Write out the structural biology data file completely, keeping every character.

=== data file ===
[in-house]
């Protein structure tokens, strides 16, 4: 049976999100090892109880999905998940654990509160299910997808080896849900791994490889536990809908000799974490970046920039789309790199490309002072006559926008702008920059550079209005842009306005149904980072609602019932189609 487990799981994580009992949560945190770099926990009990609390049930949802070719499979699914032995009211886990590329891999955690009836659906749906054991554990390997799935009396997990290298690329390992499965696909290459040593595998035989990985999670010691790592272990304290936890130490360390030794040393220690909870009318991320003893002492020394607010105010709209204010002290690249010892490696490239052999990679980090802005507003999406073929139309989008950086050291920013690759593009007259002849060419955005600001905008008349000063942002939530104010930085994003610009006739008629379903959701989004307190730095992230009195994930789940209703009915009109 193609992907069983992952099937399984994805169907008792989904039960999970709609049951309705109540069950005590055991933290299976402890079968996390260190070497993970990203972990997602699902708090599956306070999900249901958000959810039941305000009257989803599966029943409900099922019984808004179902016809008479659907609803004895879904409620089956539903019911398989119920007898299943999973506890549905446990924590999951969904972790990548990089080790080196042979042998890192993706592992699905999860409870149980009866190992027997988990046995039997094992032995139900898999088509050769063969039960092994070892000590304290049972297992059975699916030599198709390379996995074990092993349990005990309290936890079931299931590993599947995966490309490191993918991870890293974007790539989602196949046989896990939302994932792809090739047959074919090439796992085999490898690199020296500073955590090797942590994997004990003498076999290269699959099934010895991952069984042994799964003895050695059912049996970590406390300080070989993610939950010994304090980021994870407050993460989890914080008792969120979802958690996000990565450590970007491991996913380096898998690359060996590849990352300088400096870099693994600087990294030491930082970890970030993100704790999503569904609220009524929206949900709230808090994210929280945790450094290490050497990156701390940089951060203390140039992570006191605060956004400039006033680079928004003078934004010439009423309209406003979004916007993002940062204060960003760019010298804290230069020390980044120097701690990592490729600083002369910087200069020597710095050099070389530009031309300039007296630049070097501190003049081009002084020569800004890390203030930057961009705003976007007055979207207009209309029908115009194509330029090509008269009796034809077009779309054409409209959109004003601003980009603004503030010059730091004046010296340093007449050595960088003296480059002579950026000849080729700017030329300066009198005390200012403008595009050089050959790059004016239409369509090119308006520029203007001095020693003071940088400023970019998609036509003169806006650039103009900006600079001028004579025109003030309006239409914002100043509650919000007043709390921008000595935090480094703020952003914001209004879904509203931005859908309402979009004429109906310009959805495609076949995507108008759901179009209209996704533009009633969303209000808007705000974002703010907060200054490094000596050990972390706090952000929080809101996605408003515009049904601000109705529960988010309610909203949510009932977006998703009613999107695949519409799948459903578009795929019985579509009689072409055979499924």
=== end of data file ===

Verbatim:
[in-house]
């Protein structure tokens, strides 16, 4: 049976999100090892109880999905998940654990509160299910997808080896849900791994490889536990809908000799974490970046920039789309790199490309002072006559926008702008920059550079209005842009306005149904980072609602019932189609 487990799981994580009992949560945190770099926990009990609390049930949802070719499979699914032995009211886990590329891999955690009836659906749906054991554990390997799935009396997990290298690329390992499965696909290459040593595998035989990985999670010691790592272990304290936890130490360390030794040393220690909870009318991320003893002492020394607010105010709209204010002290690249010892490696490239052999990679980090802005507003999406073929139309989008950086050291920013690759593009007259002849060419955005600001905008008349000063942002939530104010930085994003610009006739008629379903959701989004307190730095992230009195994930789940209703009915009109 193609992907069983992952099937399984994805169907008792989904039960999970709609049951309705109540069950005590055991933290299976402890079968996390260190070497993970990203972990997602699902708090599956306070999900249901958000959810039941305000009257989803599966029943409900099922019984808004179902016809008479659907609803004895879904409620089956539903019911398989119920007898299943999973506890549905446990924590999951969904972790990548990089080790080196042979042998890192993706592992699905999860409870149980009866190992027997988990046995039997094992032995139900898999088509050769063969039960092994070892000590304290049972297992059975699916030599198709390379996995074990092993349990005990309290936890079931299931590993599947995966490309490191993918991870890293974007790539989602196949046989896990939302994932792809090739047959074919090439796992085999490898690199020296500073955590090797942590994997004990003498076999290269699959099934010895991952069984042994799964003895050695059912049996970590406390300080070989993610939950010994304090980021994870407050993460989890914080008792969120979802958690996000990565450590970007491991996913380096898998690359060996590849990352300088400096870099693994600087990294030491930082970890970030993100704790999503569904609220009524929206949900709230808090994210929280945790450094290490050497990156701390940089951060203390140039992570006191605060956004400039006033680079928004003078934004010439009423309209406003979004916007993002940062204060960003760019010298804290230069020390980044120097701690990592490729600083002369910087200069020597710095050099070389530009031309300039007296630049070097501190003049081009002084020569800004890390203030930057961009705003976007007055979207207009209309029908115009194509330029090509008269009796034809077009779309054409409209959109004003601003980009603004503030010059730091004046010296340093007449050595960088003296480059002579950026000849080729700017030329300066009198005390200012403008595009050089050959790059004016239409369509090119308006520029203007001095020693003071940088400023970019998609036509003169806006650039103009900006600079001028004579025109003030309006239409914002100043509650919000007043709390921008000595935090480094703020952003914001209004879904509203931005859908309402979009004429109906310009959805495609076949995507108008759901179009209209996704533009009633969303209000808007705000974002703010907060200054490094000596050990972390706090952000929080809101996605408003515009049904601000109705529960988010309610909203949510009932977006998703009613999107695949519409799948459903578009795929019985579509009689072409055979499924």